When you only play in duo, your habits become entrenched. It’s scary and refreshing to step out of a space you’ve made pretty cushy for yourself, but we’ve been really lucky to have collaborated with people we really respect and projects that are really wonderful. Those that we’ve done live have been some of my most stress-inducing moments, but we’ve come out of it with a few of my favourite albums.

In recent years, the landscape of the heavy / experimental music community has changed and many musicians are finding a wider audience than ever before. How has that affected Nadja and the opportunities you’ve had to perform or connect with new listeners?

We’ve always kind of sat between genres and music communities. Our fans from the heavier parts of the spectrum have been so incredibly supportive from our first record, but the experimental community and D.I.Y. world has enabled us to perform nearly everywhere. So I’m not sure these recent changes have really affected us. However, there are so many more multi-genre straddling duos in the heavy/experimental community today that I think we’re sort of old news.

Can you tell us a little about your live setup? What freedoms and limitations come from playing as a duo, and with programmed vs. live drums, especially as a bassist?

I used to use an amp but as we travelled more and encountered technicians that had trouble figuring out what to do with our sounds, we adapted to mixing ourselves on stage. This set-up makes us super compact, which can be so great for travelling but on the other side of the coin is our reliance on systems being loud and low enough for us to sound the way we want the audience to experience us. Also, I love playing to programmed drums. I know exactly what they will sound like every night and this predictability gives me some freedom. That said, it has been fun to play with a drummer and work with a more human (ie. changing) tempo. It’s just a different way to work.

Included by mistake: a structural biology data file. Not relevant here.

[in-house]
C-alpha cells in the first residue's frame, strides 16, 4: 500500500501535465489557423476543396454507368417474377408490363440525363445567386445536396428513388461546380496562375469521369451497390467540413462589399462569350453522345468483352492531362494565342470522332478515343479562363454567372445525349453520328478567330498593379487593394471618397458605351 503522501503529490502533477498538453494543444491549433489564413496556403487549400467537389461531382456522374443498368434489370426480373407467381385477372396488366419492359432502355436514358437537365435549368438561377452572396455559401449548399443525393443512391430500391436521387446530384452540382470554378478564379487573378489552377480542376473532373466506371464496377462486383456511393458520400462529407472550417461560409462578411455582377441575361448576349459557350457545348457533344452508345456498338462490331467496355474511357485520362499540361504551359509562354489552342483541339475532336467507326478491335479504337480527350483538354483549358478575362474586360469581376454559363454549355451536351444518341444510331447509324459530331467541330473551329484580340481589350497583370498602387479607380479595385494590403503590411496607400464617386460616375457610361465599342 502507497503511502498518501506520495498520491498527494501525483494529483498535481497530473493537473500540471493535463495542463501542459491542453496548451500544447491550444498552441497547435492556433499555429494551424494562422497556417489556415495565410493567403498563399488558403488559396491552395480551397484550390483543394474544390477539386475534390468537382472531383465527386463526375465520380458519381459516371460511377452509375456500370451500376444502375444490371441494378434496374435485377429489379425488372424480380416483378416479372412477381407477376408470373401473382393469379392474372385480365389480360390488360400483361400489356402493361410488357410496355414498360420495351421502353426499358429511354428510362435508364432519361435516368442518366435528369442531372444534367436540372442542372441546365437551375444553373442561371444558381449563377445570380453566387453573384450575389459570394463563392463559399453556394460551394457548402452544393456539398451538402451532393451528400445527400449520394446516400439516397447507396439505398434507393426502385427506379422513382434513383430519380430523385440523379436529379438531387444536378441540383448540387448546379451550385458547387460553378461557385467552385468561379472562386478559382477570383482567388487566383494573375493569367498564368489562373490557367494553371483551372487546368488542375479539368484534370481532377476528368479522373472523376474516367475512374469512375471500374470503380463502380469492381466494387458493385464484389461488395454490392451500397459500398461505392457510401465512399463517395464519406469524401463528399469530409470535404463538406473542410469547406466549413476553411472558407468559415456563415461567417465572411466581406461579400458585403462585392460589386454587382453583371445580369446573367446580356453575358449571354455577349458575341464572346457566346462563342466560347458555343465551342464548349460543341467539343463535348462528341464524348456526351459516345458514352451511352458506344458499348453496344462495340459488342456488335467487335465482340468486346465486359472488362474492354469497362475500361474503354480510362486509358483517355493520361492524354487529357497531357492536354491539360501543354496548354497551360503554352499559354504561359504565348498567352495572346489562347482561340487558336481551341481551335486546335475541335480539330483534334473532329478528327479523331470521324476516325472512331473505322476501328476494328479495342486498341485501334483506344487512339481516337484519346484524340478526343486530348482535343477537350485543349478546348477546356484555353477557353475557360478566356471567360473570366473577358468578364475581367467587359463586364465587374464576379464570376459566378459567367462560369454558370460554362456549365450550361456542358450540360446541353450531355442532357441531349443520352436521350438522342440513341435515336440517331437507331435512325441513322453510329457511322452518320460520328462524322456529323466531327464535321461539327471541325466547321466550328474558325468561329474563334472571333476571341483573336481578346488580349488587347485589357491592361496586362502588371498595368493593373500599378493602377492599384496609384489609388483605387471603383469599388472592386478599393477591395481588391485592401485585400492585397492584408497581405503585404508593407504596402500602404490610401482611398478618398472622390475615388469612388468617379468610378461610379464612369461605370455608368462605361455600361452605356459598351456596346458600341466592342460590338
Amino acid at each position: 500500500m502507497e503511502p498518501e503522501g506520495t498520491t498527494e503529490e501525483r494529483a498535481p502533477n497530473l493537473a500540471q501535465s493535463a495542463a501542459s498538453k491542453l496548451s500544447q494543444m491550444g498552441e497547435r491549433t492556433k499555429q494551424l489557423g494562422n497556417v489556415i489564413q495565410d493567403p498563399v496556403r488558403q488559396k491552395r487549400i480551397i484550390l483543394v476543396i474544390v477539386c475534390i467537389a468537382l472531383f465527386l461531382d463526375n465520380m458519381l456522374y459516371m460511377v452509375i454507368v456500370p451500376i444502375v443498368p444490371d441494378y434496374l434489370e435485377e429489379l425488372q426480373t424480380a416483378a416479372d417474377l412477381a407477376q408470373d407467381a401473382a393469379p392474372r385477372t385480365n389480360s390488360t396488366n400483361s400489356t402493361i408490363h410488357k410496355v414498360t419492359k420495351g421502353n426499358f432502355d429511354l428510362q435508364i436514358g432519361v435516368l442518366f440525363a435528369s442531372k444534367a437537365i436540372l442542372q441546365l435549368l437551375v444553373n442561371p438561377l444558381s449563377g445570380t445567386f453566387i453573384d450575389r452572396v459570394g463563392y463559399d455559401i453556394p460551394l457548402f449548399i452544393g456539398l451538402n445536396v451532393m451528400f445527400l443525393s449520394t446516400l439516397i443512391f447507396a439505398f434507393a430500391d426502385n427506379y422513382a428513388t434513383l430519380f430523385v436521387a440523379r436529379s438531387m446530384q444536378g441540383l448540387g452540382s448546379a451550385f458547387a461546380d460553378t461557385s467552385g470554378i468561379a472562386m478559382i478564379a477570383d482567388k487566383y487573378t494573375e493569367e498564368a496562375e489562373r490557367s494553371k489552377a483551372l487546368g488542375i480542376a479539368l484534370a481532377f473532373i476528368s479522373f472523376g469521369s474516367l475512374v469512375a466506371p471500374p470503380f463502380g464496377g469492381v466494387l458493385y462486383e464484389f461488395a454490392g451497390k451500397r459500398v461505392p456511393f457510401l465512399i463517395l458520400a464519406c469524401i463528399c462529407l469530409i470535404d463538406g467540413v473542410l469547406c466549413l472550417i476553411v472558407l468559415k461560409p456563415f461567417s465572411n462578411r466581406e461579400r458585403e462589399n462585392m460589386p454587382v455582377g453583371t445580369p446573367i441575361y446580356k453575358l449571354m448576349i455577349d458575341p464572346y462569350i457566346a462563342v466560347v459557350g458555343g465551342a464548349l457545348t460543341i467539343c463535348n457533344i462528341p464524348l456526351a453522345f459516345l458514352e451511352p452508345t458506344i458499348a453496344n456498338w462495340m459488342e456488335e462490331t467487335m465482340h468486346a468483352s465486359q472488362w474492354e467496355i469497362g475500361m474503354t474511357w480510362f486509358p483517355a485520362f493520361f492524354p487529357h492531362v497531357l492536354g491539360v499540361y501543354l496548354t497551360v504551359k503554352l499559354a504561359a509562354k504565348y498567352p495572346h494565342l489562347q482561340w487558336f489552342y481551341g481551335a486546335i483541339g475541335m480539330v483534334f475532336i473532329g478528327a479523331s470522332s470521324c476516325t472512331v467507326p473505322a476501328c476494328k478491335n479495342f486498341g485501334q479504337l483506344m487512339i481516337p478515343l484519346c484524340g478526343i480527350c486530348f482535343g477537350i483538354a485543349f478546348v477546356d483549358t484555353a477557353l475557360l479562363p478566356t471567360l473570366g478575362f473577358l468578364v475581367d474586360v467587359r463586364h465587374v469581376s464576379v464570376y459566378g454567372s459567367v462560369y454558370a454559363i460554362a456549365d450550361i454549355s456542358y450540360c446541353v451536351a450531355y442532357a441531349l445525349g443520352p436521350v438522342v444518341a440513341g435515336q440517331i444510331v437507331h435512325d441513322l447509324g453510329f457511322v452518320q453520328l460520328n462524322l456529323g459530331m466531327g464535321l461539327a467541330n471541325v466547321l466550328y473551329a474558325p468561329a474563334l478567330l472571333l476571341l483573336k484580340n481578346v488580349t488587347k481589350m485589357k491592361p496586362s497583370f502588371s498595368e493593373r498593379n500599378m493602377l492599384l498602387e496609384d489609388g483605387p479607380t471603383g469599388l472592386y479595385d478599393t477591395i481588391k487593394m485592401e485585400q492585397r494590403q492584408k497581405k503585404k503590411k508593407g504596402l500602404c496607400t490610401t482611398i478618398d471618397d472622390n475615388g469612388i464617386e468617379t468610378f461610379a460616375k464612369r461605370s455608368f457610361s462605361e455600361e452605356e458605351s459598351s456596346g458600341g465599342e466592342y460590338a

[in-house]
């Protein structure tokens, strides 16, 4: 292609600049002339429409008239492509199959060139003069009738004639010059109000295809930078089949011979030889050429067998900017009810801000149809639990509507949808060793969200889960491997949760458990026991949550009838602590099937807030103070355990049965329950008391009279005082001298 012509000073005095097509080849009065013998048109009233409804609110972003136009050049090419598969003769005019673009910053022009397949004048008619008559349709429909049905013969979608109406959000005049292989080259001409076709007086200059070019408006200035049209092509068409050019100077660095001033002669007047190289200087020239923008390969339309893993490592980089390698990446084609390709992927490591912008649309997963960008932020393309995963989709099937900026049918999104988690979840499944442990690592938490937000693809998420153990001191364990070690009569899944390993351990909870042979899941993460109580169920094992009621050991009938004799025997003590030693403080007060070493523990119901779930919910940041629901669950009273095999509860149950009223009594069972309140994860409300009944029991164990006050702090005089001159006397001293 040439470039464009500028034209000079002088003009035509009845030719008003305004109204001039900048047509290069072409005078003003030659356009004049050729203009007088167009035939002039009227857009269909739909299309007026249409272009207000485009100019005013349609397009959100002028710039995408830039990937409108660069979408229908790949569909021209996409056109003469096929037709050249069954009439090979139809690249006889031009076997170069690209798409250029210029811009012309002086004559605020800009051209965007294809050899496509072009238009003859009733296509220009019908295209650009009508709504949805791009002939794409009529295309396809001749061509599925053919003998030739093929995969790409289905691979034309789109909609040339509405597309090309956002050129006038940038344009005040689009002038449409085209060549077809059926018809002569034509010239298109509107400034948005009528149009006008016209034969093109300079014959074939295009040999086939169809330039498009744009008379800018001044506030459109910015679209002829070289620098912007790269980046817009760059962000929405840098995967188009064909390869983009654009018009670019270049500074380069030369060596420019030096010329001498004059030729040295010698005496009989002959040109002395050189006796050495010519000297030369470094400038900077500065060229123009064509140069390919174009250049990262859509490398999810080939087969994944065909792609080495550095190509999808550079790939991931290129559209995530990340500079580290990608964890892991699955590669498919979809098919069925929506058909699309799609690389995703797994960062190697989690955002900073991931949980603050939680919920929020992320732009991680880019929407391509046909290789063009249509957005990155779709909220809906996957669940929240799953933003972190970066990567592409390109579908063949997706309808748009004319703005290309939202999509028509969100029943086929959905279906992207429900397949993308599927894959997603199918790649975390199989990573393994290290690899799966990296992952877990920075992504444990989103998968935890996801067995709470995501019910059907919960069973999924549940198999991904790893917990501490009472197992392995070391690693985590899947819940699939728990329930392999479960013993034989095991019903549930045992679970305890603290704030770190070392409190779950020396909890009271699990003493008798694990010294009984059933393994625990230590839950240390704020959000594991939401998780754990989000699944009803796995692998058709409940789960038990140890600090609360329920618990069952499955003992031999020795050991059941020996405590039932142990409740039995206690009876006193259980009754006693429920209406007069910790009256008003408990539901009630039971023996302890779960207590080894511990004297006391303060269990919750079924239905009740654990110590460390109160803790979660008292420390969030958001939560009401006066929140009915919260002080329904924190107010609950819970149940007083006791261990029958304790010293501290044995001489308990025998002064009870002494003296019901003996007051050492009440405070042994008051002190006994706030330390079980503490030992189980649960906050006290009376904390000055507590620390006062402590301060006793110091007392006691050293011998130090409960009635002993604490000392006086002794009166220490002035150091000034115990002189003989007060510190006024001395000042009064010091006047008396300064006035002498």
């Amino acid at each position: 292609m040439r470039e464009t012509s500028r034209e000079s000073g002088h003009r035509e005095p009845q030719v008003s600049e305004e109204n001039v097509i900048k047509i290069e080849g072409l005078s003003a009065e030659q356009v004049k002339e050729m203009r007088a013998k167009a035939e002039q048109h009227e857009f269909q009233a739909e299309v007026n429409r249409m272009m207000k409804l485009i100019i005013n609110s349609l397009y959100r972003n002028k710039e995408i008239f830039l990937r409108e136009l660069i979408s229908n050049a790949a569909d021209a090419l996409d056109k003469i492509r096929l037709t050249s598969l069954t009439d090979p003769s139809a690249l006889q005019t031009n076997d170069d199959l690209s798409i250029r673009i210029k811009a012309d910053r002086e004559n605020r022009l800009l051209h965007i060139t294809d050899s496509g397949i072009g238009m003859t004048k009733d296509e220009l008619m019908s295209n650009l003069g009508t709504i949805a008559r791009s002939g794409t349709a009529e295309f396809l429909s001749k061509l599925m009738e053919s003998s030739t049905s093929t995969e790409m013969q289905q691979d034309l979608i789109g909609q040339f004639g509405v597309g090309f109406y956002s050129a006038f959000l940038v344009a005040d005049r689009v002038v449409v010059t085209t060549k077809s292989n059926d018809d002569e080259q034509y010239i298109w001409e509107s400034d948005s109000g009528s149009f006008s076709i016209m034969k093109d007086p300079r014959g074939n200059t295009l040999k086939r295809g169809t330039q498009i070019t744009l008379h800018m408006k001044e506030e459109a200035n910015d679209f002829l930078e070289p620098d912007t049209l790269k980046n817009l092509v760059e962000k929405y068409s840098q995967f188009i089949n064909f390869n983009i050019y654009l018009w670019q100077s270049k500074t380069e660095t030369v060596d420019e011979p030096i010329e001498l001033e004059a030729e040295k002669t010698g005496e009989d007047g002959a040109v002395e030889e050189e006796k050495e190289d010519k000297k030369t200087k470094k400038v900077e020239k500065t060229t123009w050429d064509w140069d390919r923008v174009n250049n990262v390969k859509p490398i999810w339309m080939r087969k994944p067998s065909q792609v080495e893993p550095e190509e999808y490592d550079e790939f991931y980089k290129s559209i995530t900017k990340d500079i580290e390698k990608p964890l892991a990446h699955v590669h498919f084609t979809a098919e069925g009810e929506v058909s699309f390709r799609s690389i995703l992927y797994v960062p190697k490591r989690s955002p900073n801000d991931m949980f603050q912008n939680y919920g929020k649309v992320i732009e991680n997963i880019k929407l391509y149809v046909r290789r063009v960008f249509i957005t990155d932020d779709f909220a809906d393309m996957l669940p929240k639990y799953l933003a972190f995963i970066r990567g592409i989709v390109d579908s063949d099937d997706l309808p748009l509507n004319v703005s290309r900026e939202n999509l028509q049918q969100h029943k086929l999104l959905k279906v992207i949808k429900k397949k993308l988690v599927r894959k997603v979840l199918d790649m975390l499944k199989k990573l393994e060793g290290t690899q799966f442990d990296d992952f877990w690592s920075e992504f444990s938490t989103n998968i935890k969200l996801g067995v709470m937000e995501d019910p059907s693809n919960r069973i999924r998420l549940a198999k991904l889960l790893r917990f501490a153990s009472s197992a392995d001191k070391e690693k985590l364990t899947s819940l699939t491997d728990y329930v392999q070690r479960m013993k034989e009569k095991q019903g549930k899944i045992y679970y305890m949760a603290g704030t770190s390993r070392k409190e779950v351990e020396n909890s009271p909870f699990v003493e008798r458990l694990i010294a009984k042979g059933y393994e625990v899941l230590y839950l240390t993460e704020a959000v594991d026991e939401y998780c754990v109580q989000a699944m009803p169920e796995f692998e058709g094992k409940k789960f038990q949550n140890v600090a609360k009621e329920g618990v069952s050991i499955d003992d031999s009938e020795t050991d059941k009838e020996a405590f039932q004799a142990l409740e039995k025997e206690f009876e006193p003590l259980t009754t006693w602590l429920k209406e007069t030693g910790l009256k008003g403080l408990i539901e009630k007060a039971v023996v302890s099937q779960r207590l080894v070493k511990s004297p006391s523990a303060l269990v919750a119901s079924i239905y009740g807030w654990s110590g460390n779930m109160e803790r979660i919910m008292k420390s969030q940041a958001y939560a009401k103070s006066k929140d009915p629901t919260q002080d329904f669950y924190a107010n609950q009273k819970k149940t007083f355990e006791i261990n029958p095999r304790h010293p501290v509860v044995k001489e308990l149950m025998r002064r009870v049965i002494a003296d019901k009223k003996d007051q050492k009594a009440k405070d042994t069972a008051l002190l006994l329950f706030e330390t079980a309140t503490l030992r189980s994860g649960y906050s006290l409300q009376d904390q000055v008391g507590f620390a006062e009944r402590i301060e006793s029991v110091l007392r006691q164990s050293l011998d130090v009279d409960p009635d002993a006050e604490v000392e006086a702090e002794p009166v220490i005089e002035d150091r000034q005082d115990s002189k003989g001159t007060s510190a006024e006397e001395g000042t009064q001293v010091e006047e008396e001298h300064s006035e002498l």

Sv is a bit of an about-face from Queller in terms of tone and composition. What was the inspiration behind Nadja’s turn towards these beat-driven, industrial-leaning textures?

We wrote Sv to play at two festivals here in Berlin a few summers ago. One was the apocalypse-themed Occulto Fest and the other was a very D.I.Y., outdoor rave. We didn’t just want to play an expected set and this seemed like a fun direction to go, and it was fun so we recorded it!

What do you think the secret is to keeping things interesting in a long-form composition? Are there any particular techniques that you used on Sv that you hadn’t tried before?

Something we haven’t really done very much of in the past is that we raised the tempo. This song is fast….for us. There is, of course, a basic structural formula that doesn’t differ too much from shorter pieces, but I really like a slow build. So slow that you maybe confuse the listener a bit.

What bass and other equipment do you use? Any one component that you couldn’t do without?

It’s really nothing too fancy. I have an Ibanez that I’ve had since the beginning and a few years ago we found a Thunderbird knockoff second-hand in Berlin that might be made out of solid oak wood because it is so physically heavy, but it sounds likewise so it’s sort of fun. Then I have a couple delay pedals and a couple distortion pedals. Our lifestyle has really curbed my collecting instinct so I’m not obsessed with my equipment. I have, however, tried to find the right, few pedals that could help me achieve what I’m trying for. I guess this is a bit of a plug, but since the really great guys at ShiftLine in St. Petersburg, Russia gifted us some super beautiful custom pedals, I’ve collected a couple more from them. They knew our music, and understood what I was looking for.